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gist, given what happened in kenosha, given how republican controlled legislative bodies are wiping out black's political strength and impeding black people's access to the ballot box, who is to say that roof did not succeed? >> yes. a very depressing think to think about and contemplate. i am generally optimistic, but this leaves me feeling cynical. when you look around and consider the aspect what is a race war? i think we think of that as building being spilled in the streets. but i think we are finding now you can fight a race war in state capitals, by blocking access to the ballot. you can feis a race war by redistricting your district in such a way that black people's political strength is diluted. i don't want us to be excited that, yea, $25 million is going to go to the plaintiffs without
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taking a more panoramic view of what is happening in our country. >> in a way you feel like even what was kind of lost seems to the alt right and the white nationalists in charlottesville, they have subsequently gained. you wrote, on august 12th -- you are refer to the statue that was taken do you would soon be gone and black strength would be looted. that a white person would tote a gun to a rally and kill a couple of while people it is not likely they would have accepted that change. >> i would like to hear a person argue against that. if you had said we will trade you your monument for black people being blocked from the ballot box or we will trade you a statue for basically a
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validation of open warfare in the streets, who wouldn't take that? i think, again, we need to tamp down the excitement. is it a good thing that they were found culpable? yes. it is a very, very good thing. but at the same time that's just one little discrete battle in a much larger war. i think it is imperative that we keep our eyes on that entire war. >> jarvis, it's a great piece. thank you. if you want to read it, you can find it at msnbc.com. coming up in our next hour, everybody, the fight for reproductive rights. a deep dive into the crucial case headed to the supreme court that could eliminate a woman's right to choose. the legendary nina totenberg breaks down what to expect in the first major challenge to roe v wade under the conservative majority, and planned parenthood ceo and president alexis mcgill johnson will way in on the real impact for women across the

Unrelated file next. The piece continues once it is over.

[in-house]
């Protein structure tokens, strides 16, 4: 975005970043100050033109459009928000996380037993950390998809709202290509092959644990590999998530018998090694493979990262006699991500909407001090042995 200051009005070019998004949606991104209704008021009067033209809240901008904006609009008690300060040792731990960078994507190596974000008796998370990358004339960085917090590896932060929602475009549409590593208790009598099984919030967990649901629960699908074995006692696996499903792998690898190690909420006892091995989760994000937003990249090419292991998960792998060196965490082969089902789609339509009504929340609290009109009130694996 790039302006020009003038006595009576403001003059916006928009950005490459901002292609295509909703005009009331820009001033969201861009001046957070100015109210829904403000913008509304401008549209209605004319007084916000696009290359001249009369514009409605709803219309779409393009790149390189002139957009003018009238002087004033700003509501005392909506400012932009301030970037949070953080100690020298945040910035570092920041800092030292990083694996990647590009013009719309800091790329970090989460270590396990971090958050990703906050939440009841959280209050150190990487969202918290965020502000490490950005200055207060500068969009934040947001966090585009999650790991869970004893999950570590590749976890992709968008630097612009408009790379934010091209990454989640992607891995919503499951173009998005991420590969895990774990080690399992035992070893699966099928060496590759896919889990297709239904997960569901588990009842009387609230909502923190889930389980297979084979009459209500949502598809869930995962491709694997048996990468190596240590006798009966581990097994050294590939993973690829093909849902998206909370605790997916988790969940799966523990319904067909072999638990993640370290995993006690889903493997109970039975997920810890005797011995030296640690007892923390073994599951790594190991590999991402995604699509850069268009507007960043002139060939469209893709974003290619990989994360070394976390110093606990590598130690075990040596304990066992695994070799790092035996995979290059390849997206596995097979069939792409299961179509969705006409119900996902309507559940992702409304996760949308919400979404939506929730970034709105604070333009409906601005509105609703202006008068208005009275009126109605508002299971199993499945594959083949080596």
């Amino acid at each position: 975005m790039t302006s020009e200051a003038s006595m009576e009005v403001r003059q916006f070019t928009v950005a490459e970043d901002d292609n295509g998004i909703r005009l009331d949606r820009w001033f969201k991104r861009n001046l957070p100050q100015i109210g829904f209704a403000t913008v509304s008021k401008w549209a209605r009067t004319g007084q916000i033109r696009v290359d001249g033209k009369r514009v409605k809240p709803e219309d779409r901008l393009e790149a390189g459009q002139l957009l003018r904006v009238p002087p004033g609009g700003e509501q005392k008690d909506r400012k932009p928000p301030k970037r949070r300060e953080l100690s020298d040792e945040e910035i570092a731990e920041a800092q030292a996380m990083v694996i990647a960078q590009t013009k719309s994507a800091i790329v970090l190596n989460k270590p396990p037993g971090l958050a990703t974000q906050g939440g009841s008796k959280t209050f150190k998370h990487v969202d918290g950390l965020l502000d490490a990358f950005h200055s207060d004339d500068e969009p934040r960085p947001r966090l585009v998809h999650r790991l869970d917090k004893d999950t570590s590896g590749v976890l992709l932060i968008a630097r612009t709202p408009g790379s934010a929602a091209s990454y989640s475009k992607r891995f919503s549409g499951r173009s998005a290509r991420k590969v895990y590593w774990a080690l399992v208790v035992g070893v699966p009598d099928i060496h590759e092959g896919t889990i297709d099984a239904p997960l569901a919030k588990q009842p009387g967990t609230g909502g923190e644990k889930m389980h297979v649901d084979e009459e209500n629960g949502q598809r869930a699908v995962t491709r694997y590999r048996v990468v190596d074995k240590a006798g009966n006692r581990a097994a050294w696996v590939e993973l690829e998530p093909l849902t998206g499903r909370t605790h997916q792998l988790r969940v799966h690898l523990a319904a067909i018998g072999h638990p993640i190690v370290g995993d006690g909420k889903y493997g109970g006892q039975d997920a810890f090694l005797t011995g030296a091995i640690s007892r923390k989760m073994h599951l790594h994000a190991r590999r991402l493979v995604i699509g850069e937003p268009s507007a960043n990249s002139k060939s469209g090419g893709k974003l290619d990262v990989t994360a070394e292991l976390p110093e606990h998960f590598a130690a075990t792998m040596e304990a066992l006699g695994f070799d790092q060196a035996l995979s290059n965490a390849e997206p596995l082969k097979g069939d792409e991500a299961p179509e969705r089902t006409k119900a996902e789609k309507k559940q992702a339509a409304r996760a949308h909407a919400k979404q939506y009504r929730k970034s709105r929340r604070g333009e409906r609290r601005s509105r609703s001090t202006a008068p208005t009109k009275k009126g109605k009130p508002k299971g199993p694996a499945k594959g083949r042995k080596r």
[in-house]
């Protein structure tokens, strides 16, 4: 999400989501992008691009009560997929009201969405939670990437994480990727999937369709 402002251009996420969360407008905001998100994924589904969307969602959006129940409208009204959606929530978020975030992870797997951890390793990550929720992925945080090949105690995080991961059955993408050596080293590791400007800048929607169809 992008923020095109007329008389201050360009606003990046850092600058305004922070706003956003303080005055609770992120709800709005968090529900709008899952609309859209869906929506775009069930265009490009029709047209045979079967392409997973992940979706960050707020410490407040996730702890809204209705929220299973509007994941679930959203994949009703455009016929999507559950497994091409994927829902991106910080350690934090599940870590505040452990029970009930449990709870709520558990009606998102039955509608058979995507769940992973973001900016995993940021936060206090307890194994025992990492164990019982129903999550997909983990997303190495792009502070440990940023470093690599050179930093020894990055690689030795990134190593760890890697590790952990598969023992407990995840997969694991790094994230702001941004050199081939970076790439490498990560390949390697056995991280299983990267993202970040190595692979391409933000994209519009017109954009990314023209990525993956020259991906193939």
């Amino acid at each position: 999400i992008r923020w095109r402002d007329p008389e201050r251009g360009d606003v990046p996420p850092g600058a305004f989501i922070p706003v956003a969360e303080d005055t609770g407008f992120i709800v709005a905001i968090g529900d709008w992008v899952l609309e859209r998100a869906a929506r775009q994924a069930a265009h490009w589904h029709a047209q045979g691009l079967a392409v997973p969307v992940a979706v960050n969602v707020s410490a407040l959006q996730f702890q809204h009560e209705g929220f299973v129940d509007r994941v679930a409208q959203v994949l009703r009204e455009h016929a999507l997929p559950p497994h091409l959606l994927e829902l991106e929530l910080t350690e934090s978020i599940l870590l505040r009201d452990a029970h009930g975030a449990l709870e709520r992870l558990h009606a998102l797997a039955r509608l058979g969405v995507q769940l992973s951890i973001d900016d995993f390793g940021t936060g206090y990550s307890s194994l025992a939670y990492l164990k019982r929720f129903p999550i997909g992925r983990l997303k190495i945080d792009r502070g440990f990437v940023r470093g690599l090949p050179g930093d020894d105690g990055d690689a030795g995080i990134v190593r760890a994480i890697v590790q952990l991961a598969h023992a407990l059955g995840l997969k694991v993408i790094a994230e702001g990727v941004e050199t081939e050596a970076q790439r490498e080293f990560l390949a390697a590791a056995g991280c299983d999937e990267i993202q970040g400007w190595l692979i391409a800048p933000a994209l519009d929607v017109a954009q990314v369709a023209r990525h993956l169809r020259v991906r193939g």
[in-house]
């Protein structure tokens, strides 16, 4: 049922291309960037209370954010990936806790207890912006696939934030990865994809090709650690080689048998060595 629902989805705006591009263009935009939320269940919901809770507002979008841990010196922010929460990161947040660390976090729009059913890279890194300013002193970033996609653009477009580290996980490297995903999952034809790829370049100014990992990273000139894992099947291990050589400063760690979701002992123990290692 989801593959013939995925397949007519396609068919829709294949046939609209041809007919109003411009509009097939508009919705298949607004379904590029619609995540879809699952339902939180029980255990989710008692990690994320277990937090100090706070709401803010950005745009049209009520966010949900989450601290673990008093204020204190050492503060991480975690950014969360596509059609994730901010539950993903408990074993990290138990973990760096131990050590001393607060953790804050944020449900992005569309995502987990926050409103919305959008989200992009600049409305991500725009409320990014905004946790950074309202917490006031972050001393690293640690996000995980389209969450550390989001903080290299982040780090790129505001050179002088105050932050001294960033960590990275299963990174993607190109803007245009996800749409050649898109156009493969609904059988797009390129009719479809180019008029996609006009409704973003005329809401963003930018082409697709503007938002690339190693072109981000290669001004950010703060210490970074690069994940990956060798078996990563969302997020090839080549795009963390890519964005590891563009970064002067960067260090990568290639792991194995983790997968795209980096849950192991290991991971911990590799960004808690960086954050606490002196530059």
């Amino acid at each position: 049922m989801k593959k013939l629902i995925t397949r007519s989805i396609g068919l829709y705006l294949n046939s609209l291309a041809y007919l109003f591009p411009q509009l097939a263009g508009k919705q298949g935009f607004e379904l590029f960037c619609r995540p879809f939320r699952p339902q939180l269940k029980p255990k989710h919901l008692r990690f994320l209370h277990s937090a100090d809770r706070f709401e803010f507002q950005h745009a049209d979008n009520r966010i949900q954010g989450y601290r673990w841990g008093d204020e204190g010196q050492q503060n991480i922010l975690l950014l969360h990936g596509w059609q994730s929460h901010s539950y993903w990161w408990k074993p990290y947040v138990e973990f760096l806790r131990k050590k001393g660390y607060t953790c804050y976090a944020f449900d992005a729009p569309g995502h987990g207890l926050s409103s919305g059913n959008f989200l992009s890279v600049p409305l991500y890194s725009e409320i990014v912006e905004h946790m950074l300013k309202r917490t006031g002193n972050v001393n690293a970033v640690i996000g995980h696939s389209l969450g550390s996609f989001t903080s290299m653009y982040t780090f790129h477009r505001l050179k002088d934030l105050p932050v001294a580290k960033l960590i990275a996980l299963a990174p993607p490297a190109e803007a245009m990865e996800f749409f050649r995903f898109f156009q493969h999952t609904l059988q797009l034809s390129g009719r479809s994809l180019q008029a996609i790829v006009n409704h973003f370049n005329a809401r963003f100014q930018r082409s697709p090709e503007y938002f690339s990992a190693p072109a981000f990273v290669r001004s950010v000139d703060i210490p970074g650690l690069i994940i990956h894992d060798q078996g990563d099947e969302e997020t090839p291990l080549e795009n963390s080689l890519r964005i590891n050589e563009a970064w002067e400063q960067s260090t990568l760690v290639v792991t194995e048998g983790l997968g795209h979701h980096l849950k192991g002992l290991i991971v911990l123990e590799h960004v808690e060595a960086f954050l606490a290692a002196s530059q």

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or visit an xfinity store to learn how our switch squad makes it easy to switch and save hundreds. hi, everybody, i'm yasmin vossoughian. if you are just joining us, welcome. if you are still with us, thank you. the holiday weekend ending, and we are gearing up for a major week ahead on multiple fronts.
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tom we will see the start of a u.s. ban on travel from countries in southern africa in the wake of a new covid variant. >> when you diminish or stop or block travel it is to give you time to do thing, to get us better prepared, to rev up on the vac nation, to be really ready for something for something that may not actually be a big deal. but we want to make sure that we are prepared for the worst. >> tomorrow will also see the senate back in session, beginning a sprint to the finish on a number of items including the debt ceiling, and of course the centerpiece of the president's economic agenda, the build back better bill. >> i believe we are going to get build back better done by christmas. we need to get it done. it will make a difference in so many american lives. >> making things more affordable for families, that means bringing down the cost of prescription drugs. to me, t